5 Ways Social Media Can Be Damaging to Homeschooling

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I’ll start off by saying that the social media homeschooling community is outstanding!

The homeschooling community on social media is outstanding. They remind me of the supportive breastfeeding online communities that I use to turn to in my early days of motherhood. Most homeschooling parents on social media will go above and beyond to offer advice and encouragement. They’re always eager to share their favorite resources, book recommendations, and activity ideas. I probably would have given up on homeschooling long ago if it wasn’t for them. However, my numerous social media breaks have taught me that social media can be damaging to homeschooling. 

5 Reasons Why Social Media Can Be Damaging to Homeschooling

1.You may begin comparing another child’s success to your child. 

People enjoy sharing their child’s accomplishments, including myself. Parents should be proud of their children. Yet, parents on the other side of the screen may start to question why their child is not achieving the same goal yet. We have to remind ourselves that every child is unique. Children follow their own timelines. There is a prophetic saying in Islamic tradition that says, “None of you will believe until you love for your brother what you love for yourself.” (Related by Bukhari & Muslim). I try to remind myself of this whenever I begin to feel this way. The beauty of homeschooling is that you don’t have to be a part of the rat race. You can tailor your child’s education to their own pace. 

2.Social Media images often show an unrealistic view of homeschooling.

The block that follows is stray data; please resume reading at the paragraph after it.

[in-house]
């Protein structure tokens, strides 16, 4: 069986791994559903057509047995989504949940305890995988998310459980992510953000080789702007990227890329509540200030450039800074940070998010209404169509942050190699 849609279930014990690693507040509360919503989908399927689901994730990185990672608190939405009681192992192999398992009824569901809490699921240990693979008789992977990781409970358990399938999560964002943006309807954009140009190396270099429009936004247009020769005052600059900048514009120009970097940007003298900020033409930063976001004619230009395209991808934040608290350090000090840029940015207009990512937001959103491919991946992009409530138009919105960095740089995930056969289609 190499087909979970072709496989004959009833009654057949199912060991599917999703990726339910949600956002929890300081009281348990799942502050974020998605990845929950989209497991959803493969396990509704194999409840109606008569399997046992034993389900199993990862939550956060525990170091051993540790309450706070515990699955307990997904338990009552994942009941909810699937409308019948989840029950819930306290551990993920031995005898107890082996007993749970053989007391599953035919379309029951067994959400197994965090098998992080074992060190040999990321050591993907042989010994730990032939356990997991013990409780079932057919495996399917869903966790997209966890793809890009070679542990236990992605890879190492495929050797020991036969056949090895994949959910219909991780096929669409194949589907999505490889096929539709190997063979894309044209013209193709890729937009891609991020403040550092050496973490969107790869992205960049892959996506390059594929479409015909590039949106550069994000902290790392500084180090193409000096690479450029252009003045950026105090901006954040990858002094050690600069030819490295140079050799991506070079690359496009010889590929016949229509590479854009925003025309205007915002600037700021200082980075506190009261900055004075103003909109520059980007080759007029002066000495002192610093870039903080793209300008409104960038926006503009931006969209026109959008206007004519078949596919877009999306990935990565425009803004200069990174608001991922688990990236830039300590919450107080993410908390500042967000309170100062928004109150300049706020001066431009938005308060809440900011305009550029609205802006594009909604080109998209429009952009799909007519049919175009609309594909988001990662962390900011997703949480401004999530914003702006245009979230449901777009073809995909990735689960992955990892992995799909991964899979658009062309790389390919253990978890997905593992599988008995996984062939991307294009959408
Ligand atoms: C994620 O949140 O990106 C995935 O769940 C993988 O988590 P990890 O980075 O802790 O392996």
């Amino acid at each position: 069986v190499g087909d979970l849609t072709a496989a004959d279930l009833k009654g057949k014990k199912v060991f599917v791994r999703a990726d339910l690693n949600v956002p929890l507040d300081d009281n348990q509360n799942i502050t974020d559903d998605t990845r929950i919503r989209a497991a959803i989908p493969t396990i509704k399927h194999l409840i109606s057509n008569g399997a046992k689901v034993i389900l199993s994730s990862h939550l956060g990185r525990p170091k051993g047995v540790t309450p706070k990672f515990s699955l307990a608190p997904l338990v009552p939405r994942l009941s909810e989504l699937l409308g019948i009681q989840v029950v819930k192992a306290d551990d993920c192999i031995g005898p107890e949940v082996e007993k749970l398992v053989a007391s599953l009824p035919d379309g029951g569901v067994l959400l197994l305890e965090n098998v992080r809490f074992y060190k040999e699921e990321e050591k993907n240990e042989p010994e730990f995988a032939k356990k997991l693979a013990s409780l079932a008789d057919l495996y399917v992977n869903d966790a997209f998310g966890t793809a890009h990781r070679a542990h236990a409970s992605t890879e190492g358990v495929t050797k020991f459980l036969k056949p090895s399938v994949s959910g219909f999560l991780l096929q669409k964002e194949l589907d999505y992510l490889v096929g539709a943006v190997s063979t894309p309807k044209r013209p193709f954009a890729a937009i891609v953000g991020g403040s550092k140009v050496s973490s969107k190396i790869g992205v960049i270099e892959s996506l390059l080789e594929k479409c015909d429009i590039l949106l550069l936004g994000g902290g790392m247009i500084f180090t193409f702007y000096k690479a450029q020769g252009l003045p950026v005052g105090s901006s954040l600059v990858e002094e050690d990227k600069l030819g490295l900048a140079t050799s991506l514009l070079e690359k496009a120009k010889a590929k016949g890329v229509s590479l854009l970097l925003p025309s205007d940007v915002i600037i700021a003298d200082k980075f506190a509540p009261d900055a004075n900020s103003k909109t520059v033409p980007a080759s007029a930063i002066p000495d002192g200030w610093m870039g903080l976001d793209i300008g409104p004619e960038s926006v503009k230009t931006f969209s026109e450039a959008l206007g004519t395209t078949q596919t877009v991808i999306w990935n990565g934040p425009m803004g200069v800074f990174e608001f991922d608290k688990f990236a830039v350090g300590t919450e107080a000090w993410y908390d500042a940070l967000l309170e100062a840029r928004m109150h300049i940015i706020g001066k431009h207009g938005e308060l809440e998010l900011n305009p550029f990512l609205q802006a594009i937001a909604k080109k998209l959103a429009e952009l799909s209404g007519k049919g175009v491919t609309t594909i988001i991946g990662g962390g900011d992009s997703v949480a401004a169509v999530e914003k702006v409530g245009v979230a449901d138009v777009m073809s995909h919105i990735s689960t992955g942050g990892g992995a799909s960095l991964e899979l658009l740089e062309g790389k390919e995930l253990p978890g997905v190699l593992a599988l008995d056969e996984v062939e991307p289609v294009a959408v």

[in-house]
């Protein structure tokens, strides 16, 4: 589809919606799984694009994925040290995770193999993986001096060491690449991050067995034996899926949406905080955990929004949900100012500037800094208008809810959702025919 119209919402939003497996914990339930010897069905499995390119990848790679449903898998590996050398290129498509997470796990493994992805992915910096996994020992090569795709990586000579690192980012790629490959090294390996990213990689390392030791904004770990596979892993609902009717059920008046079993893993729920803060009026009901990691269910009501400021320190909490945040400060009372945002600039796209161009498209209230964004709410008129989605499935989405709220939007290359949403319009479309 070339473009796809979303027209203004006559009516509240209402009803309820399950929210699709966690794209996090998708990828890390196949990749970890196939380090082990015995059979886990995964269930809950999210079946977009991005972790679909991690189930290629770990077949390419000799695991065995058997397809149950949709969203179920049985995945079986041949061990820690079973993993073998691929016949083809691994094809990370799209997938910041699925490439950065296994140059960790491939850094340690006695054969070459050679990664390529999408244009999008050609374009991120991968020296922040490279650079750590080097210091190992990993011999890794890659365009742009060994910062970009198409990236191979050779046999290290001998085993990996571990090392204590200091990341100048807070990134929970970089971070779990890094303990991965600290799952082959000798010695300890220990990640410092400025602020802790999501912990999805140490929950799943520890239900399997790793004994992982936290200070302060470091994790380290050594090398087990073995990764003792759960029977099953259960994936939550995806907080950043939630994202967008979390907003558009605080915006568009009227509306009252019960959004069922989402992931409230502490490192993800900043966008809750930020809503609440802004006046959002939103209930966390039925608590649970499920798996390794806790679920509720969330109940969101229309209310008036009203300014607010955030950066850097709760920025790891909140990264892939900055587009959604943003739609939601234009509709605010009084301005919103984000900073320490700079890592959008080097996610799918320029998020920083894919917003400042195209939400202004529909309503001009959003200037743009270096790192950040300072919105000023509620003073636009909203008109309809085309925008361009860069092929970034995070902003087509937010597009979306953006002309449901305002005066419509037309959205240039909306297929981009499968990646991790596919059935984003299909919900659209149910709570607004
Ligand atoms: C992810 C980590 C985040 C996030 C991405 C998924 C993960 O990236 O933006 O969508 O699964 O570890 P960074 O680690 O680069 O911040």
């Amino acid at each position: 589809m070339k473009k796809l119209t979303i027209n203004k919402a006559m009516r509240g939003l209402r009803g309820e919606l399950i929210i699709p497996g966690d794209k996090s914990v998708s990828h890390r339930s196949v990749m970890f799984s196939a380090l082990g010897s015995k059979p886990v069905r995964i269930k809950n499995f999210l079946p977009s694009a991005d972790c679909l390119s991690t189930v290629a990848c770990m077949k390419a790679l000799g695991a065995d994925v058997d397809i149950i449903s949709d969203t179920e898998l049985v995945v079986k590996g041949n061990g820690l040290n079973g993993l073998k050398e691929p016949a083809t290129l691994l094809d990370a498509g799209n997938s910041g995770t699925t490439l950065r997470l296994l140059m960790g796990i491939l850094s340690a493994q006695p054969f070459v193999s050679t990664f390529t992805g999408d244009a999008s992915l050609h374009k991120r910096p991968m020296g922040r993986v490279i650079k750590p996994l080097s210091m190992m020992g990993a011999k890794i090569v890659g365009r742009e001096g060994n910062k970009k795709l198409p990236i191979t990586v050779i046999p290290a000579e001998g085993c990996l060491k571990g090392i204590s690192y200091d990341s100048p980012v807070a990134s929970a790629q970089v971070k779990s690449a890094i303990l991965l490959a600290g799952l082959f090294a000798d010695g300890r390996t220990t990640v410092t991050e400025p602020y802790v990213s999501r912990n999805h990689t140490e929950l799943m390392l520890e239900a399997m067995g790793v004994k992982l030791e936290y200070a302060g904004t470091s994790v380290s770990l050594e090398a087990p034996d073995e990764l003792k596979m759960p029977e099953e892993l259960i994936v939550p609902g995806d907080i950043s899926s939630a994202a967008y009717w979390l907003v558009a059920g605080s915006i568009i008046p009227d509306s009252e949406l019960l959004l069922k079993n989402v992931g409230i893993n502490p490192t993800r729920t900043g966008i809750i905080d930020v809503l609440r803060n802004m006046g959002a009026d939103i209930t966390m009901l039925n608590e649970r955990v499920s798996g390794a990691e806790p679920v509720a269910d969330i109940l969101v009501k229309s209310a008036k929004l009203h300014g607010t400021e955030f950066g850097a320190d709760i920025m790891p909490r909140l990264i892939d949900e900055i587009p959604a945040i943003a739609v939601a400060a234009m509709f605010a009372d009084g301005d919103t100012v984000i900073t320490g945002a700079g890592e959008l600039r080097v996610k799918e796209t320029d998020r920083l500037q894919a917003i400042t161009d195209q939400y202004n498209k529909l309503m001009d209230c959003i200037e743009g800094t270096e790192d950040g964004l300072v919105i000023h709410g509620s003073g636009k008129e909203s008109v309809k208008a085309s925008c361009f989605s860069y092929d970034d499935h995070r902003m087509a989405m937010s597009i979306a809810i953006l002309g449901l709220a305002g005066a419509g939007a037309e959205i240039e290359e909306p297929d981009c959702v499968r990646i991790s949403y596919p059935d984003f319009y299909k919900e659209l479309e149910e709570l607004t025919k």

You’ll start scrolling social media and notice a mother that’s baking bread. In her post caption she will say that she just returned home after spending her day in the forest. She’ll continue speaking about her lovely experience reading poetry in nature and how her child named all of the birds. While this is lovely, it’s not always realistic. People rarely share the tantrums, the failed attempts to get them to focus on the read-aloud, or their insecurities. We have to remember that Instagram is not reality; embrace your authenticity.

3.Social media may influence you to shop impulsively and break your budget.

Many of us buy curriculum, games, planners, and books because of the trends in the social media online communities. Many of these items just take up space in our homeschool because they never worked out. That’s money we could have spent on field trips instead. I admit that I’ve even bought certain items because I thought it would make an interesting post. Why do we need to prove ourselves to strangers on the internet? We don’t need all of the stuff to homeschool well. Remember, many influencers get paid to promote products. Usually, they are promoting products for free, at a discounted price, or for commission. 

4.You’ll start feeling like you are not doing enough and doubt yourself.

Facebook groups are notorious for making me feel like I am not doing enough. For example, a mom posts a question about her daily schedule and shows she completes five subjects a day. Suddenly, a mother who thinks she is doing well starts questioning whether or not she should be doing more. Remember that everyone is at a different phase in their life; learning looks different for everyone.

5. Social media is wasting your time. 

Many of us spend hours watching or reading about curriculum reviews, searching hashtags about books, or scrolling through our social media feed. While research is essential, many of us don’t know how to manage our time. Working on becoming present and scheduling your social media time is helpful. 

I’m not saying social media is evil or that you should deactivate your account. We need to learn to balance our time. It’s important to evaluate our intention. Get inspired, purchase items that may be helpful, but be realistic. Embrace your journey. It goes by fast. 

“If we believe that education is unique for each child, we can relax into whatever time it takes to learn rather than flipping out when our kids don’t line up with what Becky’s children are doing down the street.” Julie Bogart

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